We turned around at the end of the road, but pulled off before returning to the bridge.  The fellow from Anchorage we had spoken with the previous evening had given us a tip on a short but scenic hike.  We found the old gated road, which climbs a minor hill overlooking the Copper River, the bridge, and both glaciers.  Christy was still in recovery mode at this point, so I tackled this one solo.


The hike featured a steady climb as the road contoured around the hillside.  The only real challenge was negotiating the many fallen trees blocking the route.  The hike was less than a mile, and the view was definitely worth the effort.  On the way I enjoyed lots of wildflowers while dodging copious amounts of bear scat.  Near the summit I had a brief wildlife sighting, as something brown dashed into the vegetation ahead of me.  It was pretty small, so I’m guessing it was a marmot.  From the top of the hill, I had a more elevated perspective on the massive Childs Glacier.  Across the river, the Miles Glacier spit massive icebergs into the turbulent water.  Directly below, the Million Dollar Bridge spanned the milky water squeezed between the two glaciers.


I headed back down quickly, and Christy and I began the long drive back towards Cordova.  We were about half way back when I pulled over at the McKinley Lakes Trailhead.  I had a surprise waiting for Christy here, and it wasn’t a dayhike to the lakes.


We followed the path into the rain forest for a hundred yards or so and reached a cabin.  I had reserved the cabin for our last two nights in the area.  I did so knowing that rain was frequent in the Cordova area.  Oddly, the cabin only cost a few dollars more than the campsite back at Childs Glacier.  Christy was thrilled that we would have a roof over our heads and something other than the ground under us for the next two nights.


We unloaded the car and had lunch at our new home.  After eating, we drove back up the road a couple of miles for our main hike of the day.  I had promised Christy a flat, easy walk to the Saddlebag Glacier.  Since this hike is 6 miles, she elected to join me rather than stay at the car.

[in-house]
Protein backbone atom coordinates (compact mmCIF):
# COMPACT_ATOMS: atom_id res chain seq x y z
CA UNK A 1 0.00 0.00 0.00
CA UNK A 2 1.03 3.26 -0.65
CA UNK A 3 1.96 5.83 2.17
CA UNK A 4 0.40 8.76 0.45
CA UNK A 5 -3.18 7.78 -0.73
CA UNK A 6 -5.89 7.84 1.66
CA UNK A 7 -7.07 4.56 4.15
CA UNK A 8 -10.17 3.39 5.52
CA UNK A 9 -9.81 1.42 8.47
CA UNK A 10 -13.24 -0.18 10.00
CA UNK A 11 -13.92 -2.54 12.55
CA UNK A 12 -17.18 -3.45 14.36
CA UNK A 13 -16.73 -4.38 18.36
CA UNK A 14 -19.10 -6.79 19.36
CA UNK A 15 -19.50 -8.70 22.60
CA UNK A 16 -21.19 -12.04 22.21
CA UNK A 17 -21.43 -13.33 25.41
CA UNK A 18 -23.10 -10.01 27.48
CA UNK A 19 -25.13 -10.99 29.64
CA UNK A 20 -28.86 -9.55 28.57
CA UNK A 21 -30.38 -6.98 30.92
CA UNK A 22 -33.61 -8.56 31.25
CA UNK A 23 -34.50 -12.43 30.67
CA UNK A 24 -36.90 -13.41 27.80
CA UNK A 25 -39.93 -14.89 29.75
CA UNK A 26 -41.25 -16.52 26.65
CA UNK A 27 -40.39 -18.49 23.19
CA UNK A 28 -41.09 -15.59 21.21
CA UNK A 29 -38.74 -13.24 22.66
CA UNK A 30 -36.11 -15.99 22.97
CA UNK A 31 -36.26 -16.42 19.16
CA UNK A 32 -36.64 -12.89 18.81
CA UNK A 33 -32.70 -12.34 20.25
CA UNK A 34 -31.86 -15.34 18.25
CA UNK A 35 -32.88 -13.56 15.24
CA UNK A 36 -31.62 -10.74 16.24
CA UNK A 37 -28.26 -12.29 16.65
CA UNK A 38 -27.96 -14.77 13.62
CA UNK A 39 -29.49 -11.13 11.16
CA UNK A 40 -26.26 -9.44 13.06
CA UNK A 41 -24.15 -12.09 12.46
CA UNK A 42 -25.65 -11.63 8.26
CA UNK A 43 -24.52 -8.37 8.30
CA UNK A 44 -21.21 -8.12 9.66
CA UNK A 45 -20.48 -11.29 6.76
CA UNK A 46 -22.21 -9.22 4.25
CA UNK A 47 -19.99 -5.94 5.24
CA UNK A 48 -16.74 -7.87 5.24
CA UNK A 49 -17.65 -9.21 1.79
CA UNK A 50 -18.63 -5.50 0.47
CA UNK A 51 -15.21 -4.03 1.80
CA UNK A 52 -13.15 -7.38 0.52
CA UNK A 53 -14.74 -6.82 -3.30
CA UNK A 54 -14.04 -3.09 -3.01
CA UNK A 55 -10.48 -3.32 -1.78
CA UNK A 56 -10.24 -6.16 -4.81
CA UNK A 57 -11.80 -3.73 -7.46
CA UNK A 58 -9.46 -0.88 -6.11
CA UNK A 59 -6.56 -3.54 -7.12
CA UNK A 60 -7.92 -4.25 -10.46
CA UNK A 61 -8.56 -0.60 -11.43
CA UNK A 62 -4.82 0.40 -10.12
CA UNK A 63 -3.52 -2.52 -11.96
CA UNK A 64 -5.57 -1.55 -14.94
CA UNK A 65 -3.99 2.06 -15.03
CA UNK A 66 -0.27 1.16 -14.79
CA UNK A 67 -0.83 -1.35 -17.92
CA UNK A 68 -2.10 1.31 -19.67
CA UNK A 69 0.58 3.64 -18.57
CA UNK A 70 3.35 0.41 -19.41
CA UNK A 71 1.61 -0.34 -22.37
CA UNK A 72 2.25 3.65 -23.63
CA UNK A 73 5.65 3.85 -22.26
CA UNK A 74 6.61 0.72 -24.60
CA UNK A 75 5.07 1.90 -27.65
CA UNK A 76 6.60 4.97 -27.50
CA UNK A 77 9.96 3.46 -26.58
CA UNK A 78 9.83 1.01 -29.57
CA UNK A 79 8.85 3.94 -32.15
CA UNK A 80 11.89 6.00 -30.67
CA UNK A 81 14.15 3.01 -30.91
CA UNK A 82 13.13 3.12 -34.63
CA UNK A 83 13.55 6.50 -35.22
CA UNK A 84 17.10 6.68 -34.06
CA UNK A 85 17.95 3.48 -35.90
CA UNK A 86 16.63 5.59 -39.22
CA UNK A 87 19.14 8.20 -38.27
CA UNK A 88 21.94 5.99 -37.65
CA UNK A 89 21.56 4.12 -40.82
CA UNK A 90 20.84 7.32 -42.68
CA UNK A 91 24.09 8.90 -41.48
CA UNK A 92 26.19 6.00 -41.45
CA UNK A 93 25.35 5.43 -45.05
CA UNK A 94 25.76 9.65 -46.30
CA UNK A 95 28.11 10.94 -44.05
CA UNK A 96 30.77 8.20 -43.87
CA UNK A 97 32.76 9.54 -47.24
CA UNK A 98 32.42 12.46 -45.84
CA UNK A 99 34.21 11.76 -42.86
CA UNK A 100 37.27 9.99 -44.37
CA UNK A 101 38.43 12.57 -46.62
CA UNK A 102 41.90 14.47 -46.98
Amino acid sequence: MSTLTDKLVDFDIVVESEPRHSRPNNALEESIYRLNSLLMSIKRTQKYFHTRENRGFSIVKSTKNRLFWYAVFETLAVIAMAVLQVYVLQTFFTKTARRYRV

The hike to the glacier featured a lovely walk through mossy rain forest.  The trail was as easy as expected, although the mosquitoes were certainly fierce.  Eventually the forest opened up, and we were treated to some fine wildflowers.  The final stretch of trail led us to a small lake at the base of the Saddlebag Glacier.  The lake was nice, but unfortunately the glacier was a bit disappointing.  The lower part of the glacier was covered with dirt and scree, and the upper part was lost in the perpetual clouds.  In this case, the destination wasn’t very exciting, but at least the walk there was enjoyable.


We hiked back quickly and drove back down the road towards Cordova.  For the days last adventure, I wanted to see if we could get a good look at the Sheridan and Sherman Glaciers.  I hadn’t found anything online about these glaciers, and they weren’t mentioned in my guidebook.  However, from the map it appeared that we could drive most of the way there.  After a bit of searching, we found the correct dirt road and headed that way. 


At the end of the road we found a pair of trailheads marked with new signs.  In between was a dirt road that looked like it might lead to the foot of the glacier.  The first trail is rather new, and leads up a ridge that likely offers fine views of the glaciers.  Unfortunately we didn’t have time for that hike. 


I decided to try the unmarked dirt road.  Christy elected to stay behind, as our earlier hike had been enough for her for one day.  I followed the road for a few minutes before I began to encounter washouts.  Shortly thereafter the vegetation began to close in.  The road didn’t seem to be heading in the right direction anyway.  I doubled-back to the parking lot, but decided to try the other road at the far end.  I had no idea where this one led, but figured in couldn’t hurt to give it a try.


After a short distance, the road forked.  I chose the left branch, and after a short distance I spotted a porcupine in a small tree.  Just beyond, I got my first view of the Sherman Glacier.  Unfortunately, the trail ended at a cliff.  I doubled-back, and tried the other route.  I followed this road a good bit farther in hopes of a better view.  My efforts were ultimately rewarded when I reached a series of small ponds at the base of the glacier.  In fact, I could see two glaciers from here.  Although their upper reaches were hidden by the clouds, this spot was really cool.  Large icebergs floated in the ponds, with the long tongues of jagged ice promising more to come.


I hung out for a few minutes before hurrying back.  Once back at the car, Christy and I headed back into town.  That evening, we dined at Baja Taco, where I had fish tacos that were ok if not particularly memorable.  Afterwards, we picked up some groceries before we drove back out to the cabin.  The cabin was cozy that evening, even though we were periodically raided by mice.  I guess if there is one constant with trail shelters and cabins, it’s that they are always infested with rodents.  The next morning, we were relieved to find the damage confined to a potato and an apple that had been gnawed.

Continue reading about our trip as I do solo hike up Mount Eyak.